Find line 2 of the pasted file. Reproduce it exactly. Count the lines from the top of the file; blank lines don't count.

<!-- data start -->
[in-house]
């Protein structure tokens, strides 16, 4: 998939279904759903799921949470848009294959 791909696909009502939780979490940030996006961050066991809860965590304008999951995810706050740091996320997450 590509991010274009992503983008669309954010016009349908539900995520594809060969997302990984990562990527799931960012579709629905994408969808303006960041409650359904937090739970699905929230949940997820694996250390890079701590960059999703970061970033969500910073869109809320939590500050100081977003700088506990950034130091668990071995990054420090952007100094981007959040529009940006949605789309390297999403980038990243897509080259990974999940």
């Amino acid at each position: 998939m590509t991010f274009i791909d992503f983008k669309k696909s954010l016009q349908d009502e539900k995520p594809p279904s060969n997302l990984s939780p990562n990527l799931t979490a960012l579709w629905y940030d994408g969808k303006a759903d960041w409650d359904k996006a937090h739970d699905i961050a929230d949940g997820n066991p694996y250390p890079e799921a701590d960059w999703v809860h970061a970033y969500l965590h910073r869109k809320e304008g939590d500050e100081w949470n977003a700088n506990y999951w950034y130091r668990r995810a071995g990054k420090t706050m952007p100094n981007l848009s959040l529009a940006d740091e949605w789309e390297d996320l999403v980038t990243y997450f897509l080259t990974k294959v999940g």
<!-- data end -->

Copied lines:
């Protein structure tokens, strides 16, 4: 998939279904759903799921949470848009294959 791909696909009502939780979490940030996006961050066991809860965590304008999951995810706050740091996320997450 590509991010274009992503983008669309954010016009349908539900995520594809060969997302990984990562990527799931960012579709629905994408969808303006960041409650359904937090739970699905929230949940997820694996250390890079701590960059999703970061970033969500910073869109809320939590500050100081977003700088506990950034130091668990071995990054420090952007100094981007959040529009940006949605789309390297999403980038990243897509080259990974999940």